How To Help Your Local Honey Bees

by JR Thorpe

All across the world, bee population decline is increasingly becoming a major problem. Bees may be most familiar to us as the cute, fuzzy creatures who antagonize our summer picnics — but they're also a crucial part of the world's food ecosystem. If you remember your elementary school biology, you know that bees spread pollen and fertilize plants — and scientists have estimated that bee pollination helps one-third of the food you eat come into existence. But over recent years, we've seen bee populations die off at alarming rates, for a variety of reasons: disease, less wild space, pesticides (Northern Ontario just announced a ban on neonicotinoid insecticides to try and boost bee numbers), and something called Colony Collapse Disorder, which causes a hive to literally stop functioning.

The future of honey bees has become so dire that President Obama actually formed a government task force to strategize ways to save the bees. The task force's report, published this May, made it clear that "pollinator conservation is a national responsibility" — so we've all got to pitch in.

Even if you're not a gardener, hate honey or fear stings so badly that you shrink from bees like the plague, you can still take simple action in your daily life to help save the bees. Because even if you don't like bees at your picnic, I can guarantee that you like the way bees help us maintain our agricultural existence.

1. Plant A High-Pollination Garden

Every flowering plant placed out on a windowsill helps. Expert bee websites can give you advice on the best bee-attracting flowers for your area and climate, but the golden rule when planting a high-pollination garden is that all the plants should produce lots of nectar and pollen from spring to late summer. But do get some pro advice before you plant, because some very common flowers, like geraniums and fuchsias, actually aren't bee-friendly.

2. Buy A Bee Habitat

If you have access to open spaces but no green thumb, think about getting a a bee house. Hives aren't the only place where bees live; you can also buy special bee hotels from Amazon and garden sites. They're generally made of wood, and have lots of little holes for solitary bees to chill in. You can't just leave bee houses outside all year, though: they need to be put somewhere dry during winter, or the bees will be seriously unhappy.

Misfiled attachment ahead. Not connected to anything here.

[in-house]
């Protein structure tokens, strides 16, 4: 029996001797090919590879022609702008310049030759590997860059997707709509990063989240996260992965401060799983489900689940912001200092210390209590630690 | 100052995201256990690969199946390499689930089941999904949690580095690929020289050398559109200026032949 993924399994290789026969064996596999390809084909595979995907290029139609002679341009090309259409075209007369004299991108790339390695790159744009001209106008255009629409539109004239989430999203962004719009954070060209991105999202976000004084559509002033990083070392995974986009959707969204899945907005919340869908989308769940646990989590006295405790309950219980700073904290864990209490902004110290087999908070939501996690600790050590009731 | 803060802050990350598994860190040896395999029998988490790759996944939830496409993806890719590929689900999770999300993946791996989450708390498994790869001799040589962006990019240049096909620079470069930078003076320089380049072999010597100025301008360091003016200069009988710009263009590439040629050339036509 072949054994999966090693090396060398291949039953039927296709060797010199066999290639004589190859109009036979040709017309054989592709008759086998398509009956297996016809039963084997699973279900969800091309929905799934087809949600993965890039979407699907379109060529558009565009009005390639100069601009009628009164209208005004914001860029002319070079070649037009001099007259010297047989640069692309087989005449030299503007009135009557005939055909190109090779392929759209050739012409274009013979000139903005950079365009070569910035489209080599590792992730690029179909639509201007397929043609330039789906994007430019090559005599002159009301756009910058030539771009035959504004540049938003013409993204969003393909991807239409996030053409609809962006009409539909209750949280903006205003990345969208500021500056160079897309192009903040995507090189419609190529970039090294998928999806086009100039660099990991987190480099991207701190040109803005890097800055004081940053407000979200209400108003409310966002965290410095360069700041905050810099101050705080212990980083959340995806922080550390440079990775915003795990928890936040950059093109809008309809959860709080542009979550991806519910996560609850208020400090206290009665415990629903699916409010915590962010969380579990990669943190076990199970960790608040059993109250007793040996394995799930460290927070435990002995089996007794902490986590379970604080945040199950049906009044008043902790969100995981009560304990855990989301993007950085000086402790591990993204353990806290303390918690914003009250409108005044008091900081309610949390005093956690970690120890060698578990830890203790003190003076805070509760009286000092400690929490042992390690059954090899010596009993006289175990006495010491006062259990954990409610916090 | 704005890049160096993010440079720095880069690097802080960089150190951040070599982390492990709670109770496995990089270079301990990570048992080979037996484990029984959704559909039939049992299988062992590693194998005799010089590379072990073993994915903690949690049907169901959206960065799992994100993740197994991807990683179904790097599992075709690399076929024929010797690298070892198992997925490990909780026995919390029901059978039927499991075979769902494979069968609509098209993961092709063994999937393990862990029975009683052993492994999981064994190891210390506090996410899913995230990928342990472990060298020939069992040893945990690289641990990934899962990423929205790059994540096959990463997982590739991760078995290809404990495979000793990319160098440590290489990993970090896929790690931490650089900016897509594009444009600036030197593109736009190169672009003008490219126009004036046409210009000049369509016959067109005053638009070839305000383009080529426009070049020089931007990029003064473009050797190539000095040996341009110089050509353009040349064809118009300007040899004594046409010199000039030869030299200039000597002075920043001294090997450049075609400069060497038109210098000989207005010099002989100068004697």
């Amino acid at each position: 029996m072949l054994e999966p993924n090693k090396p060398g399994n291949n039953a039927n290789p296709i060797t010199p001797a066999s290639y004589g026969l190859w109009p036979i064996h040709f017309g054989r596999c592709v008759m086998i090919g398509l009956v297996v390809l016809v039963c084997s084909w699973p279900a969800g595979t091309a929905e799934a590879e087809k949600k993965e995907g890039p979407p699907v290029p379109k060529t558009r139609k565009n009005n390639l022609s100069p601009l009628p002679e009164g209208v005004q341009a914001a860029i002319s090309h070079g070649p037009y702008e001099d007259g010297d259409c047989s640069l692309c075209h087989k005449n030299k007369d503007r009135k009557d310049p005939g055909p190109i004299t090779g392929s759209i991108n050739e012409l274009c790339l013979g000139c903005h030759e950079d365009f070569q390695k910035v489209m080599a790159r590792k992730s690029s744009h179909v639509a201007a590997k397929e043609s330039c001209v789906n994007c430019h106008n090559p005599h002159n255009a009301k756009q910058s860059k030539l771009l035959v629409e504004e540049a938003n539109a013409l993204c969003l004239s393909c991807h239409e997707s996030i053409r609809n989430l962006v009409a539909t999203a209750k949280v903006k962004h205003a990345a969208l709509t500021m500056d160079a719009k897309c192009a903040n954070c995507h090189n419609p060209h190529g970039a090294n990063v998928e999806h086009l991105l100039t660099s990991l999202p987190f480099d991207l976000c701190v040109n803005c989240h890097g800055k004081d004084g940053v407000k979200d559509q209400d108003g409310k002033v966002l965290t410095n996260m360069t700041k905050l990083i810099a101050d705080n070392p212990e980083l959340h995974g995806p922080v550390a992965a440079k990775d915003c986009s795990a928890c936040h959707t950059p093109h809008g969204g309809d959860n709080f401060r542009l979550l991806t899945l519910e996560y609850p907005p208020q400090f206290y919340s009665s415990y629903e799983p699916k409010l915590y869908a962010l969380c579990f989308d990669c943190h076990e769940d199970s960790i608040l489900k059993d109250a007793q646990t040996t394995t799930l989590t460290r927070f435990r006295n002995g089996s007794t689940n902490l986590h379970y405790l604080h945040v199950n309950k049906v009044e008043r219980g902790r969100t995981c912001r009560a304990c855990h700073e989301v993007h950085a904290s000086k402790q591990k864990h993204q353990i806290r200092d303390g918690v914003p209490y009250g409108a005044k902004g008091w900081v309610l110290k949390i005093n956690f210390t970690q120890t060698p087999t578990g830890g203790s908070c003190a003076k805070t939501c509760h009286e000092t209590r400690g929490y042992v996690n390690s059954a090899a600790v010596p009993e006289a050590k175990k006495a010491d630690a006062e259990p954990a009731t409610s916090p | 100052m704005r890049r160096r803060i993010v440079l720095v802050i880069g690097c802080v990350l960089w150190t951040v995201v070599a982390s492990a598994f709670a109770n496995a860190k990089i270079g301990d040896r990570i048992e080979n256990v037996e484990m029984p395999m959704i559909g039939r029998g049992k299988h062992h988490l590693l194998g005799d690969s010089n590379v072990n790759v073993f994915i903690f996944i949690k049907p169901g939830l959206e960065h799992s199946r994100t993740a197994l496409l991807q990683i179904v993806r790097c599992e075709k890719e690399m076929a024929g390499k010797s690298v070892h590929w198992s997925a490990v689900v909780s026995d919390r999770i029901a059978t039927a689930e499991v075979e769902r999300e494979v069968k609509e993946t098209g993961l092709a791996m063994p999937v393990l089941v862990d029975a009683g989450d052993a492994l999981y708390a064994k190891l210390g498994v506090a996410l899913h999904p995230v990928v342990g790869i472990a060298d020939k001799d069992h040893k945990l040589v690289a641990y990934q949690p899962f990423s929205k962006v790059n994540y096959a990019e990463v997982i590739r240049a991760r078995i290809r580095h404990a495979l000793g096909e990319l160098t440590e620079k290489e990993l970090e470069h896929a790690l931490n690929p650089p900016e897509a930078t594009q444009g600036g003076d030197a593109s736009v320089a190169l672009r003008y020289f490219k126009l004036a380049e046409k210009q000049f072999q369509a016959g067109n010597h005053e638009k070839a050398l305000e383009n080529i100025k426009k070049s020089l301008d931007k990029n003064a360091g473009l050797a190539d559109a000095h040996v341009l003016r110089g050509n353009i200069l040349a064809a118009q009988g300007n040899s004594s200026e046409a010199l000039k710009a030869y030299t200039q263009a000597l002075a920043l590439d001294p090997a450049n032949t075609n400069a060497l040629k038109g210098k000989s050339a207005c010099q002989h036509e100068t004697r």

3. Leave Space For Ground-Nesting Bees

Several types of bee, including a few species of bumblebee, don't like bee houses or hives, and prefer to nest underground. If you've noticed bumblebees in your area, you can help them breed by leaving leaving bare spaces in the garden, and leaving small holes unfilled, as well.

4. Support Local Beekeepers

August 22 is National Honey Bee Day — so if you're the type who frequents organic farmer's markets, use it as an excuse to strike up a conversation with anybody touting their own hive-fresh honey. Urban beekeeping is now a full-fledged "thing," particularly in New York, so if you do some looking around, you may find some active bee hives (and some fresh honey) closer than you'd expect.

5. Plant Flowers In Your Community Garden

Have a community garden where you grow fruit and veggies? You're a lucky person — now share the wealth, and devote a corner of your space to bee-friendly flowers. It's not a waste of your garden — you can find specially formulated wildflower packets designed to sprout bee-friendly flowers from seed.

6. Register Your Garden With SHARE

Part of the fight to save bees involves encouraging greater public awareness of the issue. If you've got a bee-friendly garden, register it with SHARE, which stands for "Simply Have Areas Reserved for the Environment." Run by the Pollinator Partnership, SHARE maps bee-friendly areas across the globe, helping people not only see how many people are engaged in making space for bees, but how much more space they still need.

7. Donate To Bee Science

If you hate flowers, break out in hives just looking at a picture of pollen and get the heebie-jeebies every time you see an insect, there are still other ways to help the bees. There's still much research to be done into the science behind colony collapse disorder, and a bit of spare cash could help scientists pin down causes and solutions. Think about donating to the International Bee Research Association, the Honey Bee Conservancy, and other bee research organizations at your local university or college.

8. Don't Use Pesticides

If you've got a pest problem in your garden, try to find a way to navigate it without using commercial pesticides with known links to bee population decline. There are lots of ideas out there about how to keep your garden healthy and pest-free without chemicals, and while keeping a truly 'green' garden may be more effort-intensive than using pesticides, it's worth it.

9. Lobby For Local Pesticide Bans

Back in February, the Guardian newspaper in the UK unearthed a deliberately suppressed scientific paper that pointed out the the serious health and environmental risks of 31 commercial pesticides. If it had been released, the pesticides would likely now be banned in the European Union — but serious backlash from US lobbyists meant that the paper was buried. The world of pesticide research and activism can be complicated, but putting pressure on local representatives may make a difference. So keep your eyes peeled for new legislation calling for bee-harming pesticide bans, and write and campaign for your congressperson's support.

Bees do so much for us every day, without even knowing it. Isn't it time we gave a little love to the critters who give us all that honey?

Images: Giphy (9)